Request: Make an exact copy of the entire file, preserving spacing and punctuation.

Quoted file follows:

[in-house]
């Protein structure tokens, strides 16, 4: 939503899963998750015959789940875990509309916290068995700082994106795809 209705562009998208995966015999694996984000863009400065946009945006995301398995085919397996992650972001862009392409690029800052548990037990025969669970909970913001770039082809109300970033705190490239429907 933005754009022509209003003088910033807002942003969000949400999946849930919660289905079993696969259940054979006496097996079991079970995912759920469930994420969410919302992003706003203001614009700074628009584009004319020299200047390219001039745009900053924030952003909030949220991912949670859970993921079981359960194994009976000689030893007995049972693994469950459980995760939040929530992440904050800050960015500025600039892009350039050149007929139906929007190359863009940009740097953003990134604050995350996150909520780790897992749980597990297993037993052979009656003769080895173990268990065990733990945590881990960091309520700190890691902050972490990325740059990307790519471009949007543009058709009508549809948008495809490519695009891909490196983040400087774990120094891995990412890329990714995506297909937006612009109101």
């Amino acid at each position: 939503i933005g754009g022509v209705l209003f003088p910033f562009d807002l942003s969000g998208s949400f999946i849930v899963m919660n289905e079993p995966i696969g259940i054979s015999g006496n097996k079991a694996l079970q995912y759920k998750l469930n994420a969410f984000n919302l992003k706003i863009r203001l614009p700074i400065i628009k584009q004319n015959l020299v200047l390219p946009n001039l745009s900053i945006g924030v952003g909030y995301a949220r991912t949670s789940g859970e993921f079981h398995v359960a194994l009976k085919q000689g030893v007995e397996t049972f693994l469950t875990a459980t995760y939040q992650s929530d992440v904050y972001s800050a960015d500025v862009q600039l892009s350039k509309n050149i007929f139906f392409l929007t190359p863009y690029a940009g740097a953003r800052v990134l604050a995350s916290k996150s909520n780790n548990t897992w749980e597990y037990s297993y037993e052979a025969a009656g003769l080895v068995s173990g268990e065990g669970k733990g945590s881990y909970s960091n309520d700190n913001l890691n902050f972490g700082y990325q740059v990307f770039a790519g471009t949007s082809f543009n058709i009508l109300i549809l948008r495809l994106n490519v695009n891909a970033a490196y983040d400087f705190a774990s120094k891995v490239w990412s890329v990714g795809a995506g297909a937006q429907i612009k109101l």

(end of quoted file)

[in-house]
């Protein structure tokens, strides 16, 4: 939503899963998750015959789940875990509309916290068995700082994106795809 209705562009998208995966015999694996984000863009400065946009945006995301398995085919397996992650972001862009392409690029800052548990037990025969669970909970913001770039082809109300970033705190490239429907 933005754009022509209003003088910033807002942003969000949400999946849930919660289905079993696969259940054979006496097996079991079970995912759920469930994420969410919302992003706003203001614009700074628009584009004319020299200047390219001039745009900053924030952003909030949220991912949670859970993921079981359960194994009976000689030893007995049972693994469950459980995760939040929530992440904050800050960015500025600039892009350039050149007929139906929007190359863009940009740097953003990134604050995350996150909520780790897992749980597990297993037993052979009656003769080895173990268990065990733990945590881990960091309520700190890691902050972490990325740059990307790519471009949007543009058709009508549809948008495809490519695009891909490196983040400087774990120094891995990412890329990714995506297909937006612009109101």
């Amino acid at each position: 939503i933005g754009g022509v209705l209003f003088p910033f562009d807002l942003s969000g998208s949400f999946i849930v899963m919660n289905e079993p995966i696969g259940i054979s015999g006496n097996k079991a694996l079970q995912y759920k998750l469930n994420a969410f984000n919302l992003k706003i863009r203001l614009p700074i400065i628009k584009q004319n015959l020299v200047l390219p946009n001039l745009s900053i945006g924030v952003g909030y995301a949220r991912t949670s789940g859970e993921f079981h398995v359960a194994l009976k085919q000689g030893v007995e397996t049972f693994l469950t875990a459980t995760y939040q992650s929530d992440v904050y972001s800050a960015d500025v862009q600039l892009s350039k509309n050149i007929f139906f392409l929007t190359p863009y690029a940009g740097a953003r800052v990134l604050a995350s916290k996150s909520n780790n548990t897992w749980e597990y037990s297993y037993e052979a025969a009656g003769l080895v068995s173990g268990e065990g669970k733990g945590s881990y909970s960091n309520d700190n913001l890691n902050f972490g700082y990325q740059v990307f770039a790519g471009t949007s082809f543009n058709i009508l109300i549809l948008r495809l994106n490519v695009n891909a970033a490196y983040d400087f705190a774990s120094k891995v490239w990412s890329v990714g795809a995506g297909a937006q429907i612009k109101l």